Loyola University Chicago

Faculty Center for Ignatian Pedagogy


Mark G Kuczewski

Mark G Kuczewski


Director, Neiswanger Institute for Bioethics & Professor of Medical Ethics, Stritch School of Medicine

It is fairly rare to find someone with an intense interest in their own work as well as helping those in need, but Dr. Mark G Kuczewski, PhD carries both passions equally. Having been a part of the Stritch School of Medicine since 2000, Dr. Kuczewski shares that he has “found a home” in Loyola, which is perhaps what motivates him to be so heavily involved in carrying out the Jesuit mission.

When asked what keeps him at Loyola, Kuczewski responds, “without a doubt it’s the ideal of Jesuit education as ‘the service of faith and the promotion of justice.’” He believes that Loyola University Chicago brings the Jesuit ideals to life, particularly in the aspect of helping people who are marginalized and stigmatized, whom Kuczewski points out are “exactly the people Jesus spent his time with.” Even with such a rigorous schedule and complicated classes, Kuczewski manages to integrate these ideals into his day to day schedule by spending much of his time working with undocumented students at Loyola. “I have been moved by their commitment and determination despite being unfairly marginalized by our legal system,” Kuczewski shares. “I have been impressed by the way the student bodies of the Stritch School of Medicine and the undergraduate students have joined the undocumented students to work for justice. [. . .] Loyola students are the kind of people who understand that injustices to their peers are injustices to them. I couldn’t admire them more.”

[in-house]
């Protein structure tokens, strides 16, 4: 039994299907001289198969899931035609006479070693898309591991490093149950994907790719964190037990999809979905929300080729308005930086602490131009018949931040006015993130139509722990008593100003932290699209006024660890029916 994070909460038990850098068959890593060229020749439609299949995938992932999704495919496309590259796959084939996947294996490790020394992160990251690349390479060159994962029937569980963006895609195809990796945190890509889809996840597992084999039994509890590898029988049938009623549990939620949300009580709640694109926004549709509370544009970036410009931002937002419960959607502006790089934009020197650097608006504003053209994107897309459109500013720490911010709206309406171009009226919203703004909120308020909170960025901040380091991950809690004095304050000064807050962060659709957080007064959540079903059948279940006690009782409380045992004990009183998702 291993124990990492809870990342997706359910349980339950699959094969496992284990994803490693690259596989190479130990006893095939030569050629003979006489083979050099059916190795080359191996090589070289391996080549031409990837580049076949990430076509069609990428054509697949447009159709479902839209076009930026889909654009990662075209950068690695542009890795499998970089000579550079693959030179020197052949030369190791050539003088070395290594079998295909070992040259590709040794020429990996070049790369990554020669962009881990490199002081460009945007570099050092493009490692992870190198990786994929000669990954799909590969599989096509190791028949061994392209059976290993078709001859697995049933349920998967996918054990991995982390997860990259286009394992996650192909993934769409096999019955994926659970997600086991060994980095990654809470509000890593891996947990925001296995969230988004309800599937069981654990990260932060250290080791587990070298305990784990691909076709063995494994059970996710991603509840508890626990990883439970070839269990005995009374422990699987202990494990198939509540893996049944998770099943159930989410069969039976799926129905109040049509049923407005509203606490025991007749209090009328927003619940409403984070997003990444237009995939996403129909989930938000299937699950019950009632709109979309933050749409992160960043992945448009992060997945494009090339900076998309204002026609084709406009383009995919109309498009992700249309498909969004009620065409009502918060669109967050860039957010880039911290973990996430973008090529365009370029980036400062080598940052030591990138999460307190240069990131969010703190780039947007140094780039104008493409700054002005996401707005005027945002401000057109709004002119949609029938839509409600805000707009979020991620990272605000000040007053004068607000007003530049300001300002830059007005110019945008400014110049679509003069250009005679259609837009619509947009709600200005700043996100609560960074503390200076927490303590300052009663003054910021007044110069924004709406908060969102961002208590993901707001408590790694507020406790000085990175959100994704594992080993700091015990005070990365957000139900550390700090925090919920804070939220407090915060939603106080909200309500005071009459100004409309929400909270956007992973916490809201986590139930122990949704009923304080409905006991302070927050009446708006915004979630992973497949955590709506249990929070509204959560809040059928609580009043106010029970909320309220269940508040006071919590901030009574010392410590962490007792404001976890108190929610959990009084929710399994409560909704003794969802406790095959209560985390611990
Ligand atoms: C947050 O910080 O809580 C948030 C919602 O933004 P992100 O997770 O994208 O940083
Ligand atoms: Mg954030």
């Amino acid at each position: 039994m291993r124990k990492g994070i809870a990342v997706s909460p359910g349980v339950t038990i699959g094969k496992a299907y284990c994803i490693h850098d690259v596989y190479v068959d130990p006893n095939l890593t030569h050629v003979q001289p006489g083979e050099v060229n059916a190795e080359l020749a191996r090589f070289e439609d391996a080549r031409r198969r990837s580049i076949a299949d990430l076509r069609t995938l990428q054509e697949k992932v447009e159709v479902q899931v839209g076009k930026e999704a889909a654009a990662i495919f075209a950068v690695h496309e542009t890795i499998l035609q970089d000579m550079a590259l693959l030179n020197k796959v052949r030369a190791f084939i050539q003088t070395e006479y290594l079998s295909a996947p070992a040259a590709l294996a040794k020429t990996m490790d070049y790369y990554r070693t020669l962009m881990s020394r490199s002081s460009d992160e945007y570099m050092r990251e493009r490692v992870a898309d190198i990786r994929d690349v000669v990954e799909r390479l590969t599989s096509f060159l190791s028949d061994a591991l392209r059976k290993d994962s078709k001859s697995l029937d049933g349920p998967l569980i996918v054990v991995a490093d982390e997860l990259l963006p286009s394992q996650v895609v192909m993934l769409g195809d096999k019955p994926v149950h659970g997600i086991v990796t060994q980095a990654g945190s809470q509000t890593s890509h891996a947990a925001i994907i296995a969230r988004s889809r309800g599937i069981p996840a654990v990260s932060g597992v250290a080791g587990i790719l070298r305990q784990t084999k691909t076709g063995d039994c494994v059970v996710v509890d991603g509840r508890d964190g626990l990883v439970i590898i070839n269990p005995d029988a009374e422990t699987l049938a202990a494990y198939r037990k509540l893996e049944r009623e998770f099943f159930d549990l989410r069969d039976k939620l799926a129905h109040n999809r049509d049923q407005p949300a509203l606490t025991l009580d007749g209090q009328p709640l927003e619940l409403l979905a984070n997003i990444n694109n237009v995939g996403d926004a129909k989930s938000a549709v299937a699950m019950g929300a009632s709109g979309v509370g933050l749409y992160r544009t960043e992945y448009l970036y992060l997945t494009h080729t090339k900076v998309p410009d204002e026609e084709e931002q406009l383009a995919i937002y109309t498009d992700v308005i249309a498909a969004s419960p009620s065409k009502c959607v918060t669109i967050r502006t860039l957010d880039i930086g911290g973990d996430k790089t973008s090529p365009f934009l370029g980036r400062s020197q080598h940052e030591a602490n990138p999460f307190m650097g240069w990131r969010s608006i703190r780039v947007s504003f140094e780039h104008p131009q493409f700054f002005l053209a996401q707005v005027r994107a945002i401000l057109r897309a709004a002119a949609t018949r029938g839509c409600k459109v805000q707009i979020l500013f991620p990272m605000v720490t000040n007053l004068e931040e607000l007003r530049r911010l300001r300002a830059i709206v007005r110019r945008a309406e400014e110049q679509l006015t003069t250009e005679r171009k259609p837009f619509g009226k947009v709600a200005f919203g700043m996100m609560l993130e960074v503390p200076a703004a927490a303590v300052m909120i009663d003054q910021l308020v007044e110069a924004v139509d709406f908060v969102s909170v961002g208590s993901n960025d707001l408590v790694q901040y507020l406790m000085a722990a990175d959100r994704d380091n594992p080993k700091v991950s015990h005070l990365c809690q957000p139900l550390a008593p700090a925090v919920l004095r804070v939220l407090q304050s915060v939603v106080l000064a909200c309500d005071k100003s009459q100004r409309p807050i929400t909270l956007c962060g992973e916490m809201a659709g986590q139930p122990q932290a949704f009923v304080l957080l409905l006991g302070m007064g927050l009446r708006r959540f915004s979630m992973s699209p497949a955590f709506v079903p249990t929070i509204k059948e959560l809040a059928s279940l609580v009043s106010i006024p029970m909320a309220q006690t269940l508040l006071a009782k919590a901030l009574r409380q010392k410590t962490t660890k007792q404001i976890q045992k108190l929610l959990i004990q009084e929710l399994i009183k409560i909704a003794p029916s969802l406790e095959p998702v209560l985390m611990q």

Kuczewski’s students are lucky to have a professor that is so passionate about both his teaching and social justice—but he prefers to refer to his pupils in a different manner: “I tend to use the term ‘participant’ more often than student. Participant seems more active and indicates that learners uncover things together through their efforts; they are not sponges absorbing knowledge from the teacher. As an educator, I try to provide the conditions to facilitate their discovery.”

One class he is most well-known for teaching is Bioethics, which “is grounded in the exploration of real-life cases that health-care professionals face.” In fact, Kuczewski founded the first two online graduate Bioethics programs in the United States including the one here at Loyola with the help of Kayhan Parsi, JD, PhD. So, naturally, Kuczewski finds online teaching methods an efficient way for students to connect and participate more thoroughly in lessons and assignments. “However,” he states, “technology is a means to an end, and that end is analysis of real-life experience.” One of the lessons he incorporates into his Organizational Ethics and Leadership course is an example of how Kuczewski assists his students in real-life experience. “I conduct a session in which the participants prepare to write their personal mission statement. I go around the room asking each to tell me what they do best and what they enjoy doing most. They then incorporate these assets into their four or five sentence mission statement,” he explains. The most rewarding part of the lesson for Kuczewski is that students realize their value and “how staying true to who they are” can vastly improve their performance in the long run.

Seeing how selfless of a person Dr. Kuczewski is, it only makes sense that he will not even take full credit for his magnificent teaching skills. Rather, he sees himself as more of a middle man in the learning process: “In the end, learning happens through the participant’s encounter with creation. St. Ignatius suggests that they are in fact encountering the Creator in the activity of learning. We should never to forget how privileged we are to be engaging in education.” The fact that Kuczewski views his career as a privilege speaks volumes about his character; he is a true example of what a professor at a Jesuit university should be, making him an amazing addition to Loyola’s staff and an admirable role model for all of Loyola’s students.

Interview and write up by Mia Sciarrone

Student Worker, Faculty Center for Ignatian Pedagogy